... two spirited horses en fleche, dashed through the gateway of St. John, and wheeling swiftly towards Amelie, suddenly halted. A young lady attired in the gayest fashion of the period, throwing the reins to the groom, sprang out of the caleche with the ease and elasticity of an antelope. She ran up the rampart to Amelie with a glad cry of recognition, repeating her name in a clear, musical voice, which Amelie at once knew belonged to no other than the gay, ...
— The Golden Dog - Le Chien d'Or • William Kirby

... morning when he rose he felt quite refreshed, and he said to a groom: "Bring me my stout horse, Expedition; I am going out to take a ride ...
— Young Folks Treasury, Volume 3 (of 12) - Classic Tales And Old-Fashioned Stories • Various

... of anthrax occur in a groom from the use of a new horse brush. The strap which passes over the back of the hand inoculated an abrasion on the knuckle of the first finger, and in 12 hours a "pustule" had formed and the arm had ...
— Special Report on Diseases of the Horse • United States Department of Agriculture

... asked Mat, the groom, who knew well enough, but from Furlong's impertinence did not choose ...
— Handy Andy, Volume One - A Tale of Irish Life, in Two Volumes • Samuel Lover

... letters he has written, but he wadna put them into our post-house, though Mrs. Hadoway offered to carry them hersell, but sent them a' under ae cover to the sheriff; and it's Mrs. Mailsetter's belief, that the sheriff sent his groom to put them into the post-office at Tannonburgh; it's my puir thought, that he jaloused their looking into his letters at Fairport; and weel had he need, for ...
— The Antiquary, Complete • Sir Walter Scott

... ladyship DID take the carriage? Hasn't she a perfect right? And if the carriage was gone, I want to know, John, why the devil the pony-chaise wasn't sent with the groom? Am I to bring a bonnet-box and a hamper of fish in my own hands, ...
— The Wolves and the Lamb • William Makepeace Thackeray

... By and by the groom overtook us on foot, having scoured about the neighbourhood in search of us. After another half an hour's rest, we followed him across very rocky and slippery hills towards the place of our destination—dwarf shrubs of evergreen oak, honeysuckle, a spring of water, and ...
— Byeways in Palestine • James Finn

... come, Faster and faster, Chief, vassal, page and groom, Tenant and master. Fast they come, fast they come; See ...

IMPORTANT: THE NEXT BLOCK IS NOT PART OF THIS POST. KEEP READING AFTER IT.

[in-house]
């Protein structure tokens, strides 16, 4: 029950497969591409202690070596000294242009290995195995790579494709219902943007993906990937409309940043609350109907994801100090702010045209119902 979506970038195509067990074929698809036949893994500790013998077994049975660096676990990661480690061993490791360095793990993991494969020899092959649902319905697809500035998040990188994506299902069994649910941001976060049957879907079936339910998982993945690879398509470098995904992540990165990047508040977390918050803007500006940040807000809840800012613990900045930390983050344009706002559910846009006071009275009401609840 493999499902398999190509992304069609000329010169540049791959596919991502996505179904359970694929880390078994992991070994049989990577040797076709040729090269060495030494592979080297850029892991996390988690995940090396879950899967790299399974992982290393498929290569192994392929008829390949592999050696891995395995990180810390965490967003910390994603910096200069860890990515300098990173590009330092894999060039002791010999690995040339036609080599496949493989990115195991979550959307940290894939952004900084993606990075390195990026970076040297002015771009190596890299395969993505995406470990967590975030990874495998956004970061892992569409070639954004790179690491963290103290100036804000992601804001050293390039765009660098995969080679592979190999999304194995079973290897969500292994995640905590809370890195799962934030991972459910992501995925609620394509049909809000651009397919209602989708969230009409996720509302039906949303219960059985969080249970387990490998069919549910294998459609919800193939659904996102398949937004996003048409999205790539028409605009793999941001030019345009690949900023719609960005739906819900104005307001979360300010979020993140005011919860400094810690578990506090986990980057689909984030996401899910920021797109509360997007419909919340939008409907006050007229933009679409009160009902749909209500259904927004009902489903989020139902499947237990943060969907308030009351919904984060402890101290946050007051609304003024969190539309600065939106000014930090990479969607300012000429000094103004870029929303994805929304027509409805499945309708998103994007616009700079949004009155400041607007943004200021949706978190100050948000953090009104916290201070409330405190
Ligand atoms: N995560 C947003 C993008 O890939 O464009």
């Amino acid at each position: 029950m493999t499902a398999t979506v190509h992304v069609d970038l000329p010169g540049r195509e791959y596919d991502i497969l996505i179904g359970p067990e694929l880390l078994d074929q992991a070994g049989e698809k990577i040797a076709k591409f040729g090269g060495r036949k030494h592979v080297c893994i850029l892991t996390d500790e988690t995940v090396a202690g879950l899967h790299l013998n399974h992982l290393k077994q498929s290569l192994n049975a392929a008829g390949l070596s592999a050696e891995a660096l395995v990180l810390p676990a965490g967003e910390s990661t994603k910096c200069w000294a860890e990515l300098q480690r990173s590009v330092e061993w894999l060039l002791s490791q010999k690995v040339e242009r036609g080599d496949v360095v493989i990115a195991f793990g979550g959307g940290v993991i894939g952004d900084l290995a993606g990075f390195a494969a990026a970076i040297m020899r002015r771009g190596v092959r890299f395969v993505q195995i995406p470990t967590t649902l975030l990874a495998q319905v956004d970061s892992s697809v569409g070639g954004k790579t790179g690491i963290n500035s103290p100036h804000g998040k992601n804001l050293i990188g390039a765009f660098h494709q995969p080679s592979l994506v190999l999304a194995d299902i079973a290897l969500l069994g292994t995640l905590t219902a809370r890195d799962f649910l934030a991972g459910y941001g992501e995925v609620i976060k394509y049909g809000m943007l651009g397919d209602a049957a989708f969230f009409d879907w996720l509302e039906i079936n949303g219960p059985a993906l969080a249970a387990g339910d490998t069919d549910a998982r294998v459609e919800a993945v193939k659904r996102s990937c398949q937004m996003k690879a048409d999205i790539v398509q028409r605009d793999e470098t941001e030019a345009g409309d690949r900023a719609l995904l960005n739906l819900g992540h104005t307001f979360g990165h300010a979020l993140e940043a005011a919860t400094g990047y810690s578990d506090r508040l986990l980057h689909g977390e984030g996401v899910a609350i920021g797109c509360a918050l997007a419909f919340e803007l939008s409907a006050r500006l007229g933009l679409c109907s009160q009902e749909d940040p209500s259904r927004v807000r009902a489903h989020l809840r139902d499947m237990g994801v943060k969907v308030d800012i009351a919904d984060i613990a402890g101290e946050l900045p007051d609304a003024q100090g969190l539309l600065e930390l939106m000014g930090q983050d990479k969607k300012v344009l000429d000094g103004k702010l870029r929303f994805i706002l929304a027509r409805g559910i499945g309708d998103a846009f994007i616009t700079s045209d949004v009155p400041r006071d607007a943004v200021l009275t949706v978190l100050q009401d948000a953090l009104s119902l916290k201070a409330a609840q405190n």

— The Ontario High School Reader • A.E. Marty

... front of the entrance of the office building, a groom stands holding the bridles of three ...
— The Transgressors - Story of a Great Sin • Francis A. Adams

... dexterous sweep of his long whip, the worthy bishop entangled the jerboas long legs, whisked him up to his saddle-bow, and delivered him to the groom ...
— Hypatia - or, New Foes with an Old Face • Charles Kingsley

... tarnished gold of the clock, flushed with the red winter sun, he was at this moment grooming the coat of a powerful black mare. That he had not been brought up a groom was pretty evident from the fact that he was not hissing; but that he was Marquis of Lossie there was nothing about him to show. The mare looked dangerous. Every now and then she cast back a white ...
— The Marquis of Lossie • George MacDonald

... of James I., Daniel, at the recommendation of his brother-in-law, John Florio, possibly furthered by the interest of the Earl of Pembroke, was given a post as gentleman extraordinary and groom of the privy chamber to Anne of Denmark; and a few months after was appointed to take the oversight of the plays and shows that were performed by the children of the Queen's revels, or children of the Chapel, as they were called under Elizabeth. He had thus a snug position at Court, ...
— Adventures in Criticism • Sir Arthur Thomas Quiller-Couch

... building. Fortunately it fell short and broke in two. Ever since then, the peasants say that the trolls come on Christmas Eve to raise the largest piece of stone upon golden pillars, and to dance and feast beneath it. A lady, wishing to know whether this tale were true, once sent her groom to the place. The trolls came forward and hospitably offered him a drink from a horn mounted in gold and ornamented with runes. Seizing the horn, the groom flung its contents away and dashed off with it at a mad gallop, closely pursued by the trolls, from whom ...